Mike Tomlin and Todd Haley, c’mon down!
You are now members in good standings of the NFL coaches Game Mismanagement Club.
Pete Carroll and Darrell Bevell of Seattle and Dan Quinn and Kyle Shanahan, who was then in Atlanta, are among the members.
Carroll-Bevell and Quinn-Shanahan both lost Super Bowls because of their game management blunders.
We all remember Seattle being a yard from a second consecutive Super Bowl title before the Seahawks braintrust decided to have Russell Wilson throw from the one on second down instead of running Marshawn Lynch. We all know how that worked out.
And last year the Falcons had a 28-3 lead, but didn’t milk the clock and didn’t run the ball three times with four minutes left and kick a field goal to take an 11-point lead. Instead the braintrust decided to throw on second down and a penalty and then a sack pushed them out of field goal range and the Patriots rallied to win in overtime.
What the Steelers did in the last two minutes was right out of the Seattle-Atlanta playbook and handed New England another victory.
The Steelers almost made too many mistakes to count.
They didn’t double-team Rob Gronkowski on the Patriots’ final drive as he caught three passes for 69 yards and a two-point conversion.
Gronkowski has a history of torching the Steelers, and Tomlin’s comments afterwards were stunning.
“He (Gronkowski) was very good and so was their quarterback,’’ he said. “I’d be remiss if I didn’t acknowledge those things.’’
Is he suggesting they just can’t cover him? Tomlin also seemed to suggest it was all too complex for more reporters or fans to understand.
Tomlin said he understood the second guessing and then added, “But you’re not going to find some of the answers you guys are looking for. That’s a myriad of layers to some of these discussions. They’re complex. None of it is very black and white. That’s how games unfold from time to time.’’
Anyway, despite giving up eight points that put the Patriots ahead by three, the Steelers still had a chance to win or force overtime when Ju Ju Smith-Schuster caught a pass and ran 69 yards to the Patriot 10.
Then things started to go wrong for the Steelers. Official Tony Corrente called time out with 34 seconds left because he saw Ben Roethlisberger signaling timeout to Tomlin.
But Roethlisberger was trying to ask Tomlin if he wanted one, and it turns out Tomlin didn’t want the timeout. That lost timeout would prove costly. Roethlisberger should have just run down the field and let Tomlin decide what to do.
Then came the play of the season when Jesse James appeared to catch a pass and stretched over the goal line and then hit the ground and didn’t appear to secure the ball.
One overlooked factor is that the Steelers receivers should be coached not to stretch over the goal line. Receivers don’t score by just breaking the plane. They have to secure the ball. James should have tried to secure the catch first.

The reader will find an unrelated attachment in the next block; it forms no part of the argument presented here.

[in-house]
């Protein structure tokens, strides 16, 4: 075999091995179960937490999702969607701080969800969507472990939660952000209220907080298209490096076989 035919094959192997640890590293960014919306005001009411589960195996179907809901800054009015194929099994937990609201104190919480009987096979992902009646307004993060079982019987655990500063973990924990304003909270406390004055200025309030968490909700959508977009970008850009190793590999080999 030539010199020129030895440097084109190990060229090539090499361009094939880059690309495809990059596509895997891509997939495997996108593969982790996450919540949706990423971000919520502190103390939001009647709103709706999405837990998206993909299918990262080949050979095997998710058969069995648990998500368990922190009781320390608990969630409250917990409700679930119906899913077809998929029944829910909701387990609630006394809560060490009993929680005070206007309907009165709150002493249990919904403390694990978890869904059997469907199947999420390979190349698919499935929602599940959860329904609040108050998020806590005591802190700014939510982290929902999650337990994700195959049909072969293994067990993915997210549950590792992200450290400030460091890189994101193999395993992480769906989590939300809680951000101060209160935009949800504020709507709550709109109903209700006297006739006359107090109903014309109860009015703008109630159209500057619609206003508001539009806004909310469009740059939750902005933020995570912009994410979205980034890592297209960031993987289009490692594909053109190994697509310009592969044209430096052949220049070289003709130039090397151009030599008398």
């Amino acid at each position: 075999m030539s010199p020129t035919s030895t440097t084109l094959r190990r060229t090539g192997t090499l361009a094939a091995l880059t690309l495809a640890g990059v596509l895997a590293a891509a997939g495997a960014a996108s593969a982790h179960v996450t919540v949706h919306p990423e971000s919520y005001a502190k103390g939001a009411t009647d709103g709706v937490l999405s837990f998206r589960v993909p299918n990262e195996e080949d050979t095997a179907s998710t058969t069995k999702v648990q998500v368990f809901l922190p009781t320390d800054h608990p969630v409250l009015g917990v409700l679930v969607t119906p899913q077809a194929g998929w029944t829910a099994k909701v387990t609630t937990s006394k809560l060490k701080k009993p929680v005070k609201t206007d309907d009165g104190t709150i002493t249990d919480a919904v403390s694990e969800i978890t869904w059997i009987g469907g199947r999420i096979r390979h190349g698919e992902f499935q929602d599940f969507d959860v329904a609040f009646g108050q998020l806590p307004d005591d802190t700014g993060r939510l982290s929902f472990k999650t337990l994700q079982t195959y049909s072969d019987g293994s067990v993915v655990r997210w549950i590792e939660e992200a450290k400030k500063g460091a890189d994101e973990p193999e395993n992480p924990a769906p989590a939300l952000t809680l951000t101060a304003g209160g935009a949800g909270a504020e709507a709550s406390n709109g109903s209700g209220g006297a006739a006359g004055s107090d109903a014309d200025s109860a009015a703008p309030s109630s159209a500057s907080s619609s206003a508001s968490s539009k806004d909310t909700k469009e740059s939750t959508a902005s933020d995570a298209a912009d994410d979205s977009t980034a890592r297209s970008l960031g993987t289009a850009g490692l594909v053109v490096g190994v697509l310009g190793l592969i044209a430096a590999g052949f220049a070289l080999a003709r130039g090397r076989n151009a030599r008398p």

The officials on the field ruled a touchdown, but it was overturned by replay official Alberto Riveron.
Meanwhile, things were getting more bizarre. Tomlin said the officials were talking on the field that if James were ruled down on the one, they would take a 10 second runoff from 28 to 18 seconds.
That seemed to be the least likely scenario. The issue seemed to be catch or no catch.
But Tomlin said the discussion was mostly about placing it on the one.
“That scenario maintained most of our attention,’’ Tomlin said.
What should have gotten their attention was to call two plays during the delay, but the braintrust called only one.
Roethlisberger’s next mistake was not throwing the ball to a receiver in the end zone on second down or throwing it away if nobody was open in the end zone.
Instead, he threw a short pass to Darrius Heyward-Bey, who was tackled in bounds for a three-yard gain as the clock continued to run.
Roethlisberger then yelled “clock, clock,’’ and it appeared he would spike the ball on third down and the Steelers would kick a field goal to send it into overtime.
But Tomlin wanted to try to win it in regulation and wanted to run a play, and Haley told Roethlisberger not to spike it.
The problem was the Steeler offensive players weren’t prepared to run a play. They were thinking Roethlisberger would spike the ball.
“Guys are all over the place,” Roethlisberger said.
Roethlisberger didn’t think he had time to line them up and call a play. So he gave receiver Ed Rogers a signal to run a route. Rogers ran an inside slant where three Patriots were stationed.
Roethlisberger should have thrown the ball out of the end zone, but he threw it in the direction of Rogers and the ball was tipped and intercepted.
The only consolation for Tomlin and Haley was that, unlike the Seahawks and Falcons when they made their mistakes, it wasn’t the Super Bowl. So they have a chance to redeem themselves.
But they’ve probably lost the home field advantage if they get to the AFC title game and will likely go to New England. That is what will happen if the Steelers and Patriots win their final two regular season games to secure byes and then both win their first round games at home.
The other consolation for the Steelers is that they played without their best defensive player (Ryan Shazier) and a half without their best receiver (Antonio Brown) and would have won if not for their own mistakes.
Last year, the AFC title game, they were blown out by the Patriots, 36-17.
Still, winning in New England would be a tall order, and if they don’t at least get to the Super Bowl, Tomlin and Haley will be second-guessed the entire offseason for the way they gave away the game and probably home field advantage last Sunday. Haley’s job might even be in jeopardy.
Meanwhile, Tomlin, Haley and Roethlisberger have to spend time figuring out how to handle a similar situation in the future.
They certainly weren’t prepared last Sunday.